The intention of this research study was to evaluate online resources to better inform our patients so that they could be more involved in treatment decision-making. While we had hoped for more than 42% of surveyed patients to have viewed the educational material provided, this is similar to another study in the literature of bowel preparation before colonoscopy, in which they tracked that only 49% of patients viewed the mandatory video in advance of the procedure [24]. A lack of time was the most common reason that our patients gave for not viewing the online material. Most follow-up appointments were 4 to 8 weeks after the initial consultation, which should have been ample time to view the material. So while patients stated a lack of time as their primary reason for not accessing the information, it is likely that there were additional factors at play, possibly that patients were not consciously aware of such as the stress of fertility treatment, that they did not feel comfortable admitting on a survey, or were not options on the survey. Since the time of this study, we have made the online information more obvious and accessible to patients at various stages in their fertility journey by having the videos available on YouTube and playing them regularly on the television in the patient waiting room. We are also considering sending out a digital version of the information card to patients through email or the patient portal to remind patients look at the online material the week before the scheduled appointment as an additional way to reach out to patients.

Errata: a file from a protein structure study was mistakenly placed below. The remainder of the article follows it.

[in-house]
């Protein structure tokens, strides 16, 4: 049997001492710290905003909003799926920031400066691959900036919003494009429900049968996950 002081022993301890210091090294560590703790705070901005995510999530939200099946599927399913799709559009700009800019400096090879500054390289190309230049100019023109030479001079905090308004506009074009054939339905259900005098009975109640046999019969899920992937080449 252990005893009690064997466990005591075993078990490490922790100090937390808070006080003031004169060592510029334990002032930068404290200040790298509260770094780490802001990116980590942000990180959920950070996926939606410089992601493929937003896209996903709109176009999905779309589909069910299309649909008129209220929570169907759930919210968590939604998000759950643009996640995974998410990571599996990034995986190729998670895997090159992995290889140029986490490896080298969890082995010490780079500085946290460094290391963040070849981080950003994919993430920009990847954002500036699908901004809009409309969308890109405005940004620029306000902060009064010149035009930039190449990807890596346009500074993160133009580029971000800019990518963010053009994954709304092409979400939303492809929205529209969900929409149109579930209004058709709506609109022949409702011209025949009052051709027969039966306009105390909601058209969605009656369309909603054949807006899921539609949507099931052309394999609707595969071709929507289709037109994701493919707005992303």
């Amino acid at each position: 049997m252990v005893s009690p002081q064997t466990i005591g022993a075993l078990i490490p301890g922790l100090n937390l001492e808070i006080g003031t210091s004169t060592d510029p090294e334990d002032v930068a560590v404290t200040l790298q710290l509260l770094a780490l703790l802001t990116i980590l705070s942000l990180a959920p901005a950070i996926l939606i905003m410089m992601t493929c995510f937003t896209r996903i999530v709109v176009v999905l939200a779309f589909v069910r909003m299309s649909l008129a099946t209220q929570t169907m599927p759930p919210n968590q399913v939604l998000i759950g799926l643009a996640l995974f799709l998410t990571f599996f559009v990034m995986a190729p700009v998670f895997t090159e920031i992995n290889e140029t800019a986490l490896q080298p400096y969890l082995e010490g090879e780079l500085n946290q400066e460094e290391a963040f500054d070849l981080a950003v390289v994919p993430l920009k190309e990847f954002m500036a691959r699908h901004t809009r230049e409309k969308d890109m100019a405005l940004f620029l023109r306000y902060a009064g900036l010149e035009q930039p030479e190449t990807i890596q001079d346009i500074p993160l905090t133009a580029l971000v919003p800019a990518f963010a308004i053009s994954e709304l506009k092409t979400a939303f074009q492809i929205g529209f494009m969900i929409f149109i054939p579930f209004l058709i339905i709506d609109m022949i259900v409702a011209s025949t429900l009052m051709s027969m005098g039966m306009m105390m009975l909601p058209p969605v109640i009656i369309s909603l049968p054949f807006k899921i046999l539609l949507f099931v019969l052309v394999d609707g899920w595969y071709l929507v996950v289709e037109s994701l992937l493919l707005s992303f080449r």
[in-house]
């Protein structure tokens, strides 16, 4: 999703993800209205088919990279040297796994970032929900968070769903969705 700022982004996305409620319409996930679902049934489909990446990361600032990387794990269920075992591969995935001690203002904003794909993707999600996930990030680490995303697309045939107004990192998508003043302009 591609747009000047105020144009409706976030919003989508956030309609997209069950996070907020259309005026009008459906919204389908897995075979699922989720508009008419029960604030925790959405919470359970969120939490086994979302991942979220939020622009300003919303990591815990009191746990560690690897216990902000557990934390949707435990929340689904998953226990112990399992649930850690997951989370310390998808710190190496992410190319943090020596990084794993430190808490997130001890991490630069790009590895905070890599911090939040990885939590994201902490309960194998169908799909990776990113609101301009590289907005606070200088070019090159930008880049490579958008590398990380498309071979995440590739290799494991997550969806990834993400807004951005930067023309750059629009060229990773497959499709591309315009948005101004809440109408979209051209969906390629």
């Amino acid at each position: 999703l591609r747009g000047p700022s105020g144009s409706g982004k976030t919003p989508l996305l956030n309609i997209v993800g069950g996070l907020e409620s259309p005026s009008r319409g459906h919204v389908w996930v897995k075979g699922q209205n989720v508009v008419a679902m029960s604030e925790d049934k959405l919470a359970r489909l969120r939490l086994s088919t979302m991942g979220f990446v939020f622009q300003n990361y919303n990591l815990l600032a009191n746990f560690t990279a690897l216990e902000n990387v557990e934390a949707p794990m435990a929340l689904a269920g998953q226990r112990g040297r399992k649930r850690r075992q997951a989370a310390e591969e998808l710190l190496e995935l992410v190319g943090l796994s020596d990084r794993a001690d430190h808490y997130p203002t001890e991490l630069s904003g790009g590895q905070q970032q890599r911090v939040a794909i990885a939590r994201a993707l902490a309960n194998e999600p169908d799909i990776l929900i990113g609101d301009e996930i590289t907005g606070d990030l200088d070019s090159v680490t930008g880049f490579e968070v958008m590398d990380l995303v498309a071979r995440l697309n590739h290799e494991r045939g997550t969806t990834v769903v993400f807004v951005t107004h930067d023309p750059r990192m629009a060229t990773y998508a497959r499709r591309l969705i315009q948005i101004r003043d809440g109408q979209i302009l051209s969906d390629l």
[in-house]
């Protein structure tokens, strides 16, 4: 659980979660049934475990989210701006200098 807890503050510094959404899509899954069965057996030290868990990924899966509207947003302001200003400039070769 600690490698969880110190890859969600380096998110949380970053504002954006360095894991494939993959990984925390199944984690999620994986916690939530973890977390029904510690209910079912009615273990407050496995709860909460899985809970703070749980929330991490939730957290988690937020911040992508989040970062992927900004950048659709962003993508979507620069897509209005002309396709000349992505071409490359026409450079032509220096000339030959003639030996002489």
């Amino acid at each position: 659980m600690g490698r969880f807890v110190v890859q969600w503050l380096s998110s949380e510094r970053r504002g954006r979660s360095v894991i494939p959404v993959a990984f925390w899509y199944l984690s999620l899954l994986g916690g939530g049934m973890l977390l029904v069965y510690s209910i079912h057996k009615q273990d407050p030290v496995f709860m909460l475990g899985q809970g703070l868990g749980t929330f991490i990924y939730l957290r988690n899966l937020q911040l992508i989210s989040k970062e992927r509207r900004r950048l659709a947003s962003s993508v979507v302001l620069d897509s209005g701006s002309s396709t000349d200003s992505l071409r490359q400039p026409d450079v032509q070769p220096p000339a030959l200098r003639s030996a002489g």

Interestingly, 119 respondents answered questions about the online material even though only 106 stated they had looked at it. This is a limitation of a self-reporting survey in which there is an inherent recall bias. Patients may be viewing lots of different information between their first and second visits and may not remember which information was directly from the fertility clinic. It would have been ideal if we had been able to track exactly which patients accessed the materials directly and what material in particular they looked at. Additionally, we only captured new patients with our survey, but many more existing clinic patients viewed the information during the study period. Our study did not capture the usefulness of the online information for other patients who viewed the information during that time and is a significant limitation of the study. Despite this limitation, an overwhelming majority of patients who claimed they had looked at the online fertility information found the information helpful, stated that it better prepared them for making fertility treatment decisions, and wanted more educational material to be posted online. This finding is reassuring that the videos have achieved the goal of providing educational material that promotes better informed patients and therefore patient care. Since the completion of this study, patients have continued to comment on the usefulness of these videos which are still viewed by many of our patients every day.